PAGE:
“I don’t like to speak of Islamic violence, because every day, when I browse the newspapers, I see violence, here in Italy… and these are baptized Catholics! … If I speak of Islamic violence, I must speak of Catholic violence … I believe that in pretty much every religion there is always a small group of fundamentalists … I do not believe it is right to identify Islam with violence. This is not right or true.”

Each human person made in the image of God is capable of great love and devastating evil, for we are fallen creatures. Even now there are Christian terrorists slaughtering innocents in the Central African Republic. We also recently heard the Rwandan Catholic bishops apologize for the church’s participation in the Rwandan genocide that happened a few decades ago. This allows us perspective when it comes to violence by Muslims. Where is the violence coming from, then, if not from Islam itself? Islam is not a hierarchical faith like the Catholic Church with one single authority at the top. Islam is structured more like rabbinical Judaism or evangelical Christianity than the Catholic Church. There is no universally accepted Muslim Magisterium. Much of the ideology of those who commit terrorism in the name of Islam is traced to an 18th century figure who sought to present a version of Islam that would serve the purpose of raising up a new dynasty on the Arabian peninsula.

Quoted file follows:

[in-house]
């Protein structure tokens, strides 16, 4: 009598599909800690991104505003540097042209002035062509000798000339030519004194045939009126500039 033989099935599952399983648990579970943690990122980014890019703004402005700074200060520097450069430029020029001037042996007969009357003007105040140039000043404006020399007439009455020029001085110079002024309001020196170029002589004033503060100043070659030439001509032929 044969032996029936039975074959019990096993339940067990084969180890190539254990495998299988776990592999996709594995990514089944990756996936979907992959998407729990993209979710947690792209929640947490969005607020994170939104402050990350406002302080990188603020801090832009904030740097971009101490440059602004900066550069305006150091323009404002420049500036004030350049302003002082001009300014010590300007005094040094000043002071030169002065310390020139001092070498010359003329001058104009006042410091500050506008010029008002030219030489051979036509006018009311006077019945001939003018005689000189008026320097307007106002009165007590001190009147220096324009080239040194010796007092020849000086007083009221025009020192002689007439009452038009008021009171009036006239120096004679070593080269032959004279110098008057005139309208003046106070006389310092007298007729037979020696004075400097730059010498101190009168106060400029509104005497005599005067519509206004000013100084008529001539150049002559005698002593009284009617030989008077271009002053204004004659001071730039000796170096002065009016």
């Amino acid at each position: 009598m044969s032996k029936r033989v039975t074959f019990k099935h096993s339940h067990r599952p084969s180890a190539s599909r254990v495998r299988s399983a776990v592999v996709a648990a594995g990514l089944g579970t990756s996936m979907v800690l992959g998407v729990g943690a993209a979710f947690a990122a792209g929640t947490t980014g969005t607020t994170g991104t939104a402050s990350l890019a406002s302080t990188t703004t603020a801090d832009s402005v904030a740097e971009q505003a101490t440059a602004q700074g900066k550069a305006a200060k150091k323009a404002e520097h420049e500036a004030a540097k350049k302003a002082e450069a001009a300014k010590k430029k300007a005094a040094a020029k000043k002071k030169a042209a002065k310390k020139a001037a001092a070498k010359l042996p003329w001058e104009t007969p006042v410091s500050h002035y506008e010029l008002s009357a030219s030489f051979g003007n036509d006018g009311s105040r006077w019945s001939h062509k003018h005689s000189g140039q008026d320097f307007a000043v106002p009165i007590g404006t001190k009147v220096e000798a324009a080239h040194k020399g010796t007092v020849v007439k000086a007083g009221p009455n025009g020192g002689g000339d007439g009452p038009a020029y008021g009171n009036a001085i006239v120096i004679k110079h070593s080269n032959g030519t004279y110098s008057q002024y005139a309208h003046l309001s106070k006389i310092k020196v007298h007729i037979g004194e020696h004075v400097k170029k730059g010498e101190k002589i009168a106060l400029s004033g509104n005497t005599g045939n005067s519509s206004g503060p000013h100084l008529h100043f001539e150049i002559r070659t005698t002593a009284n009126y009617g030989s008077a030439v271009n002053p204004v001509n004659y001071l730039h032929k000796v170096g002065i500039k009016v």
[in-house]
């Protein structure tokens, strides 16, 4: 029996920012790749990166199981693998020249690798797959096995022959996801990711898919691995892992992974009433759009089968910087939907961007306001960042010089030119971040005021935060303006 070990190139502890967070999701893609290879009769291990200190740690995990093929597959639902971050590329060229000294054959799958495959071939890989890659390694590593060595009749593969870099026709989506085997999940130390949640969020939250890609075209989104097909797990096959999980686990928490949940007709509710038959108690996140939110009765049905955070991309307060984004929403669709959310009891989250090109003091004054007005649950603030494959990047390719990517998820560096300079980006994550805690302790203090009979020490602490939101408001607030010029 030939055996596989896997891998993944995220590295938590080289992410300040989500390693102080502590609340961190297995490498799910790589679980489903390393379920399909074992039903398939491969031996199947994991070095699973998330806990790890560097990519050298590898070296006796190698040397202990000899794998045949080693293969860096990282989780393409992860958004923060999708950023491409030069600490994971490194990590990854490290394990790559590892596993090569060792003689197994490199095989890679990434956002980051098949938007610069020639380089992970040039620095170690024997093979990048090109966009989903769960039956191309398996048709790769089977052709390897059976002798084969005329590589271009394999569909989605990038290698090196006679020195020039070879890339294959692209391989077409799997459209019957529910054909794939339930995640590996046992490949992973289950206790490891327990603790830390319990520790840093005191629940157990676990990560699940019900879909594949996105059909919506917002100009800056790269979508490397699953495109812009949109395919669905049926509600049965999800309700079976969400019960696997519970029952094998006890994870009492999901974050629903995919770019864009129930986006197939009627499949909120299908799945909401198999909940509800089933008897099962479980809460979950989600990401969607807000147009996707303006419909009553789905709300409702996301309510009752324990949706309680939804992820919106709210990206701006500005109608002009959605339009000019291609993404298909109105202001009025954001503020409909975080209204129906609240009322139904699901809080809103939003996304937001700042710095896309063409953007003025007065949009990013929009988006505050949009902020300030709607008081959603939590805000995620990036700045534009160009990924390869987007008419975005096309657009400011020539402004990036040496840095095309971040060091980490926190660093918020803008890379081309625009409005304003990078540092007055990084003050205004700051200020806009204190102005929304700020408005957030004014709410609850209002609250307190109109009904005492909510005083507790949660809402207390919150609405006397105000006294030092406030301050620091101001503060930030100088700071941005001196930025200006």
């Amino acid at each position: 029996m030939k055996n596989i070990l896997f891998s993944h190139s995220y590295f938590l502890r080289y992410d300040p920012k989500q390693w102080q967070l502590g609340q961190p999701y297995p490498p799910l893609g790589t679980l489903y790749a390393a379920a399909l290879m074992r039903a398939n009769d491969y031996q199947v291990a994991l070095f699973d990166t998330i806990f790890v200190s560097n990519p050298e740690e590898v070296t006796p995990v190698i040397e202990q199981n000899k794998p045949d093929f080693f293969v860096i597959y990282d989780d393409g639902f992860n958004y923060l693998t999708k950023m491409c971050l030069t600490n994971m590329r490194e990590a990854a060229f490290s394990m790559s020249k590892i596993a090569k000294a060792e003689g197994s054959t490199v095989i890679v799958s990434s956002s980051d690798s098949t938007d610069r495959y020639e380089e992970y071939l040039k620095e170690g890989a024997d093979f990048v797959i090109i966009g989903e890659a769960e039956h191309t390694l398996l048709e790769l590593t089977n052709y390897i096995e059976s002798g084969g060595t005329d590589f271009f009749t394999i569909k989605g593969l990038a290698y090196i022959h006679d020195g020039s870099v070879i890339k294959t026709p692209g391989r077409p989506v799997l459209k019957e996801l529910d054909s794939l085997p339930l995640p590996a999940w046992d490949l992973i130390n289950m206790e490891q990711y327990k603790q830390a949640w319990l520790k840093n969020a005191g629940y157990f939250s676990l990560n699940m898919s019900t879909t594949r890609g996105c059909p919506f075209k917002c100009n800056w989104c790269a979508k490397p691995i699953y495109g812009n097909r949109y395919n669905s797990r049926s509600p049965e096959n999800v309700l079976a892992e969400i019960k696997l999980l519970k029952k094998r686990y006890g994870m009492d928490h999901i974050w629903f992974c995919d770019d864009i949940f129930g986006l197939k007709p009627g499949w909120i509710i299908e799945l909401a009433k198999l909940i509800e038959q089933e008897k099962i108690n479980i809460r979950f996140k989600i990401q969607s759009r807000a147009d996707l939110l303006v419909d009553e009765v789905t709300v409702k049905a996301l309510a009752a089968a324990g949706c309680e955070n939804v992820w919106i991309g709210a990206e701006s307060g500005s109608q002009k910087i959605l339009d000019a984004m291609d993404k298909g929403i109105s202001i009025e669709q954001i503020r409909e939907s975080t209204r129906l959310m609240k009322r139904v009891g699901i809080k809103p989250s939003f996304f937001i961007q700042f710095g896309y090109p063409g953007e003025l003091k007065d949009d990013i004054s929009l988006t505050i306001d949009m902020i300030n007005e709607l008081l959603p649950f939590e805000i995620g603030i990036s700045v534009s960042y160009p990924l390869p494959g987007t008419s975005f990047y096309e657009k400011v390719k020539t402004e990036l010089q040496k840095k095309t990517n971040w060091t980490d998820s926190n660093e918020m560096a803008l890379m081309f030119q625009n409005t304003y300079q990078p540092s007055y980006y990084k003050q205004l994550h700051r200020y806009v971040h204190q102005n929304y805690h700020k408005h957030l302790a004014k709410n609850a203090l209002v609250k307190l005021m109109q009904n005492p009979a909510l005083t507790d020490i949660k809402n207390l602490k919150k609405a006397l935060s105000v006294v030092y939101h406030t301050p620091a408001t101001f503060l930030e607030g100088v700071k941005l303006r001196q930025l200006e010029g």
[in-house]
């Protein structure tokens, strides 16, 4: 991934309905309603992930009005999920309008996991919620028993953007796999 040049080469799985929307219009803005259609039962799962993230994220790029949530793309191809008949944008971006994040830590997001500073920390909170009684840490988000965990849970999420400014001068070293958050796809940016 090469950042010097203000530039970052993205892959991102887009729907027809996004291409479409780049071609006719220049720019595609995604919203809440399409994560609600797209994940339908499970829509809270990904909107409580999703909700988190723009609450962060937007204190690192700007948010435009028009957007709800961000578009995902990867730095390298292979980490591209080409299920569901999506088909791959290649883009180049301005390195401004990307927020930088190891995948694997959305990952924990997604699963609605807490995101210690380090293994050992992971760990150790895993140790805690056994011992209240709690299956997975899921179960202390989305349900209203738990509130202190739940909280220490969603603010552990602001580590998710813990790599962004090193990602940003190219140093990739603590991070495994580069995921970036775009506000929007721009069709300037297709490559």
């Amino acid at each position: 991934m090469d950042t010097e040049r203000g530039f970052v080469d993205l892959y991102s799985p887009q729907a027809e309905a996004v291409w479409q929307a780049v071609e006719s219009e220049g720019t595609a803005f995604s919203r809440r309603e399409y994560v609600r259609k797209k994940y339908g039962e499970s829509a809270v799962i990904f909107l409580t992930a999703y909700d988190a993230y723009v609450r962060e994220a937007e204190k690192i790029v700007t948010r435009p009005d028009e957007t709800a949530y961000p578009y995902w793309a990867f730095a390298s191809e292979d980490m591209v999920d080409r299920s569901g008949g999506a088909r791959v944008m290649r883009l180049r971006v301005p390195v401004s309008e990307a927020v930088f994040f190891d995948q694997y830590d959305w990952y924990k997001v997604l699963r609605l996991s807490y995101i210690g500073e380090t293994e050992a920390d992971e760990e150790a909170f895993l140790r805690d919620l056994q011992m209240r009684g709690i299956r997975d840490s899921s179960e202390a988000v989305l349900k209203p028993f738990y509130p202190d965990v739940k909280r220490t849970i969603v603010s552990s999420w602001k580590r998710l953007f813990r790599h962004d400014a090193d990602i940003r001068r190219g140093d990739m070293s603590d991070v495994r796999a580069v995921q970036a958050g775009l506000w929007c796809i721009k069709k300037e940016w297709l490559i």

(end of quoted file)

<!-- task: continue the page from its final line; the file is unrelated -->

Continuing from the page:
Over time, with the backlash against colonialism and shifting political realities, this new interpretation of Islam was manipulated for political ends by a small group and gained adherents and became more militaristic. Even so, these strains of terrorism are in the minority within the Muslim world and are condemned throughout the world by Muslims, Sunni and Shia alike, not least of all because the overwhelming majority of victims from these groups are Muslims themselves. Though not well reported here in the United States, Muslims are leading the call against terrorism. Muslims across the world have repeatedly denounced violence in the name of Islam. After Sept. 11, the people of Iran held a candlelit vigil in Tehran in solidarity with Americans and those lost to terrorism.